Date: 23rd November 2011 at 8:14pm
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As the daylight brightened the Bay of Naples to show the might of Vesuvius standing guard and dominating the vista, we would have been forgiven for fearing that the darkening clouds added a degree of threat to the day.

Our fans were told to stay out of the city centre and away from the railway station so quite why a group of them were sitting drinking at a café bar next to the station remains a mystery.

You can see at a glance why English football fans encounter difficulties in this most foreboding of cities. The narrow streets are a haven for crime, and indeed for scooter-bound nasty pieces of work to zip past you brandishing their daggers. Indeed you could also be forgiven for thinking that these individuals are the illegitimate offspring of sundry visiting mariners .

Not all Napolitanos are like that, though. There were some very pleasant people, happy to welcome City`s fans to their town, which is massive and spreads across a number of hills to the slopes of the volcano, which sadly Thomas Cook Sports hadn`t arranged to be erupting.

The passion with which the locals receive their football is quite astonishing. There is no room for compromise, they were going to beat City. No doubt in their eyes.

As the players went for their midday walk attended by around 20 police officers, the surrounding locals brandished their iPhones, cars stopped on the busy coast road, their drivers doing likewise amidst the din of blaring horns from those disinterested. The cries from the local women of “Mario, I want to have your baby” were not in isolation and were treated by our hero with the same disdain that he treats a penalty kick.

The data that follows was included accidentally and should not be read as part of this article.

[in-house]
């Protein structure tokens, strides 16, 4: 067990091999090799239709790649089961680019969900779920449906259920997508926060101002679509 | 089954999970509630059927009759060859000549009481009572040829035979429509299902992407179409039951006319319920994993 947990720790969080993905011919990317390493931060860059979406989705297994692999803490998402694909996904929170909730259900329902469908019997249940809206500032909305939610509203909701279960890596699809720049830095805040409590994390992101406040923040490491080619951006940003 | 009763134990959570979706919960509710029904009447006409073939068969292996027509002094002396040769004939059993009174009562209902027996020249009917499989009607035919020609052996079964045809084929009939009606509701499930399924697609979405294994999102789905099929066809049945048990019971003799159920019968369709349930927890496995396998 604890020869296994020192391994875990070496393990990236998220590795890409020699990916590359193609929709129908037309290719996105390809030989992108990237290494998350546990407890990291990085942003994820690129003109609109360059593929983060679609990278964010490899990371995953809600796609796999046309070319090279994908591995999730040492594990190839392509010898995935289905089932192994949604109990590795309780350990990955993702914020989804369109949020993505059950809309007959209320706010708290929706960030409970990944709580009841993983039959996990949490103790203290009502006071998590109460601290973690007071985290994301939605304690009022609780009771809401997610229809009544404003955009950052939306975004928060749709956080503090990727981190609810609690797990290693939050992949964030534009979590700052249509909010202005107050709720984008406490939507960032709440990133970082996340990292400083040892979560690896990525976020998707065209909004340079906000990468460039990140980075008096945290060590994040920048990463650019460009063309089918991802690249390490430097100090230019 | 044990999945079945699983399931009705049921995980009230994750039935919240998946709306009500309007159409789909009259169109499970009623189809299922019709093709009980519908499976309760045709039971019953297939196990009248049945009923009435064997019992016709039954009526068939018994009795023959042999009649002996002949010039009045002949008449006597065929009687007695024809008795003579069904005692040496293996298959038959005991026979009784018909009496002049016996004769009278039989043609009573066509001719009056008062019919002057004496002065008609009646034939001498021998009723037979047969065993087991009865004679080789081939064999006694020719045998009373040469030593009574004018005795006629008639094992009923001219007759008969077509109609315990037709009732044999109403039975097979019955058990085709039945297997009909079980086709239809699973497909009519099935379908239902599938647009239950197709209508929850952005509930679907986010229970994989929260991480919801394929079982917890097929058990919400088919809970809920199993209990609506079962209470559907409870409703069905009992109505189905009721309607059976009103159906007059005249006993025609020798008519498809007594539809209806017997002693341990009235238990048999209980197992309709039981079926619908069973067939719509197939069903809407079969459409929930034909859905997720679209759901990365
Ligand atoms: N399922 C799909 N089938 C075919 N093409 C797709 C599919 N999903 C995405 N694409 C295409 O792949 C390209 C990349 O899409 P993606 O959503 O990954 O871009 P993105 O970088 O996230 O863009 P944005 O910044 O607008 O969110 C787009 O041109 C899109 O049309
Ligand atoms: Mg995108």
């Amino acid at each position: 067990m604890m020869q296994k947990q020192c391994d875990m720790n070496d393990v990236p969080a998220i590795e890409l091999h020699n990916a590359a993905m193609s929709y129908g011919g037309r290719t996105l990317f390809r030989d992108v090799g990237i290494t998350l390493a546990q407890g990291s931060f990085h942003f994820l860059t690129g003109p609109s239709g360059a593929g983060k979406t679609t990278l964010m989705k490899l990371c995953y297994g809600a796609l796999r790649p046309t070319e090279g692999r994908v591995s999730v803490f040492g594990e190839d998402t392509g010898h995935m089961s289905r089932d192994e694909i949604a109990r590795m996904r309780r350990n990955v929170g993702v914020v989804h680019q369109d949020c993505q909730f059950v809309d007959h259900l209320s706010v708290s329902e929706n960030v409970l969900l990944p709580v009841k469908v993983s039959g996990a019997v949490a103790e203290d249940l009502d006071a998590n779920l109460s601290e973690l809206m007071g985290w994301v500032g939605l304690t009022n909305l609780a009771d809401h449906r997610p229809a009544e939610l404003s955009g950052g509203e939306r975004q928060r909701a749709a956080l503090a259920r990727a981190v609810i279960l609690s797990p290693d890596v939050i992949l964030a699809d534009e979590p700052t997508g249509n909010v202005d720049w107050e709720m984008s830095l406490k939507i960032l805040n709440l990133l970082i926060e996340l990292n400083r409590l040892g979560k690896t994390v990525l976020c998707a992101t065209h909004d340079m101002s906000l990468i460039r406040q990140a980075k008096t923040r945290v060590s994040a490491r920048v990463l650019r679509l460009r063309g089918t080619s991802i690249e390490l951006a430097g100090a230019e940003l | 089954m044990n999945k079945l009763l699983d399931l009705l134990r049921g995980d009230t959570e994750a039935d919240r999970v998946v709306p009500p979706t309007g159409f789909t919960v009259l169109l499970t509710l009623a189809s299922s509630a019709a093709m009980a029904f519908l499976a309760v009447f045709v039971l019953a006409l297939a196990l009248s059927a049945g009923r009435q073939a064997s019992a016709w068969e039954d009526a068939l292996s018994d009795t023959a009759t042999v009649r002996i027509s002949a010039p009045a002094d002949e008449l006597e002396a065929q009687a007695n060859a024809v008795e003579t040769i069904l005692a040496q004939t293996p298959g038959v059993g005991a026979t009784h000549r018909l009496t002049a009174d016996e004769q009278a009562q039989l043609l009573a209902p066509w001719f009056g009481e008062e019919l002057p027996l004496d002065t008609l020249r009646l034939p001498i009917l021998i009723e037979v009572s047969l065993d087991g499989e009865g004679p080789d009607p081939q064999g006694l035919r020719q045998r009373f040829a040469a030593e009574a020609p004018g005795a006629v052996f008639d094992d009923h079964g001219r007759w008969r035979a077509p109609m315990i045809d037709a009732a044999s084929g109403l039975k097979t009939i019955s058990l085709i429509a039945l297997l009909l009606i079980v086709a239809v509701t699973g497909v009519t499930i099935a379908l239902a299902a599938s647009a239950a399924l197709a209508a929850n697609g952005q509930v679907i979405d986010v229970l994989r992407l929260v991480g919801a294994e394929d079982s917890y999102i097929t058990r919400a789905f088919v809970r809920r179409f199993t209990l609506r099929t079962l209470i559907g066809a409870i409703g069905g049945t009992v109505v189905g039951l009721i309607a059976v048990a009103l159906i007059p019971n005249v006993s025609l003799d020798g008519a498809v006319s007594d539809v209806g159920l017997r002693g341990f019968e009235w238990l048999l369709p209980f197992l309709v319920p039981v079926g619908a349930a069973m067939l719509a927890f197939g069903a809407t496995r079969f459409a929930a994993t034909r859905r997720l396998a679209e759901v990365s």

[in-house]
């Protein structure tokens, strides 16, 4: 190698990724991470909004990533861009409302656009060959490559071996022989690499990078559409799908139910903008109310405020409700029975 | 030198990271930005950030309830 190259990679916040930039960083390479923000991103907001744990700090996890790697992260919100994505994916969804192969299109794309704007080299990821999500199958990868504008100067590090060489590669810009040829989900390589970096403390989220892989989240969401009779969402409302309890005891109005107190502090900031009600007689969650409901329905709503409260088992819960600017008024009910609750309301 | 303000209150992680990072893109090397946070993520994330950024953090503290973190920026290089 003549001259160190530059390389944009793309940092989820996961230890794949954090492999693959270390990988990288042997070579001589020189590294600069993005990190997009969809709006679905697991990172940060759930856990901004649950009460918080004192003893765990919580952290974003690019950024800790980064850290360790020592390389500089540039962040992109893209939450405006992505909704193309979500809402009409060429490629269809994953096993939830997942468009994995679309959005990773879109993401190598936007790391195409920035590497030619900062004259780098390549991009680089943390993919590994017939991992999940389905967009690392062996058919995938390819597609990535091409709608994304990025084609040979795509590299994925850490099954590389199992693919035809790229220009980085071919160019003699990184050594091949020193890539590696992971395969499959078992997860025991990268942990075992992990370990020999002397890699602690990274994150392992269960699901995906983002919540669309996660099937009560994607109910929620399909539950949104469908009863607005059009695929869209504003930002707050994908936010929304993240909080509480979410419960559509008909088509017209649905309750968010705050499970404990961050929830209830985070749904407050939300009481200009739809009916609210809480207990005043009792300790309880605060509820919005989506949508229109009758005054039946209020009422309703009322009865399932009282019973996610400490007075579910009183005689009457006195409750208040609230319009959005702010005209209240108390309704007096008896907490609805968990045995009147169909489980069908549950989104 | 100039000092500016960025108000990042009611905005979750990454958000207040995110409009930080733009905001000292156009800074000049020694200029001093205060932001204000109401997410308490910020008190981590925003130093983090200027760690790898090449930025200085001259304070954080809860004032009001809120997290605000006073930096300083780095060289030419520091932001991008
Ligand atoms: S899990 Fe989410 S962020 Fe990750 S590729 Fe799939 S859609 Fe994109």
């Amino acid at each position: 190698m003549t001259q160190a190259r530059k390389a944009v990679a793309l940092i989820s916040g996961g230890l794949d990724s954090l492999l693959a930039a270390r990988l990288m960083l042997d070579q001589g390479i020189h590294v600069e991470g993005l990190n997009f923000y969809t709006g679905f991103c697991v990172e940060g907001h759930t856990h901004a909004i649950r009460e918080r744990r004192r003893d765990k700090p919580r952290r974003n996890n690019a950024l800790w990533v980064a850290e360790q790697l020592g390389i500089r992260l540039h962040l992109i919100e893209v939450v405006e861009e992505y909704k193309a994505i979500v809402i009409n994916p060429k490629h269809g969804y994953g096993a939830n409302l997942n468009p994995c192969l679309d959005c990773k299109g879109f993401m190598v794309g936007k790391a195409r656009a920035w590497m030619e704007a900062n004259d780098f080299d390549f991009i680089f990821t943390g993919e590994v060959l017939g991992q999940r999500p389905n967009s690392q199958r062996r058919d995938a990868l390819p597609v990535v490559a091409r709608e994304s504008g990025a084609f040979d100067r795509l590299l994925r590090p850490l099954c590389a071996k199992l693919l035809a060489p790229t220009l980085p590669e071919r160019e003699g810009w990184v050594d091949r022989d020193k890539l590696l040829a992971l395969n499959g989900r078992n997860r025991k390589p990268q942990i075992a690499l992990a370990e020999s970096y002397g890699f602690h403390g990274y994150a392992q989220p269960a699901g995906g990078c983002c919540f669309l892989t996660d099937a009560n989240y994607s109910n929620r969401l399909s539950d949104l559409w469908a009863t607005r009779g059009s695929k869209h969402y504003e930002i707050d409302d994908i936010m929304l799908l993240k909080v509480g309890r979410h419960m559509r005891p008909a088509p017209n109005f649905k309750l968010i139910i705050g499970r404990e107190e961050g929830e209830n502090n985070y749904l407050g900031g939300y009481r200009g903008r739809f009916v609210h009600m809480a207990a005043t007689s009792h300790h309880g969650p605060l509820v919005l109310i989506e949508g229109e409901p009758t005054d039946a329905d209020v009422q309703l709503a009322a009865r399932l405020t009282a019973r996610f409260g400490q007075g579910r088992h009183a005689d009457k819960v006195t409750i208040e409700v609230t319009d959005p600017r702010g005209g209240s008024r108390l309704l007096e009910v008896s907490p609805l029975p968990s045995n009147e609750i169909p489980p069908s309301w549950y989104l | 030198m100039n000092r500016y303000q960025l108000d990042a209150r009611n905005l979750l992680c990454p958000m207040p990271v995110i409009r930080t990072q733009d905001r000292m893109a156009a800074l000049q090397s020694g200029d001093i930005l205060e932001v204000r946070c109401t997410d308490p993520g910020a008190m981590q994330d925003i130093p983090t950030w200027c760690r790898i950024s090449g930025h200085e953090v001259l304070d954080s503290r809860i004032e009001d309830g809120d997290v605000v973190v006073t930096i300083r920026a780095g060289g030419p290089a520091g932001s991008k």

Later, the route to the match provided a number of different and unbelievable challenges. Despite our police escort, scooters buzzed in an out like locusts some bearing up to 4 people, some taking the side off parked cars, or even moving ones, but thankfully not our coach.

Arriving at the stadium there were already more than 20000 Napoli fans inside two hours before the UEFA Champions League anthem resonates around the cavernous spectacle, designed to intimidate whoever dares to take on the might of their favourites. And into this entered Manchester City last evening.

Mancini had selected his “midweek team”, minus Clichy and Richards (unforgivably in my opinion), but inclusive of Zabaleta and Kolarov in their place. Midfield was more predictable although Barry was relegated to the bench and up top the big boys were out with Balotelli partnering Edin Dzeko, perhaps, on reflection, another error.

City knew this was a must win match and set off with that in mind. The ferocious home crowd on the Curva A and Curva B, 60000 in total made a thunderous noise, but the Blues, tonight in red and black were not to be intimidated.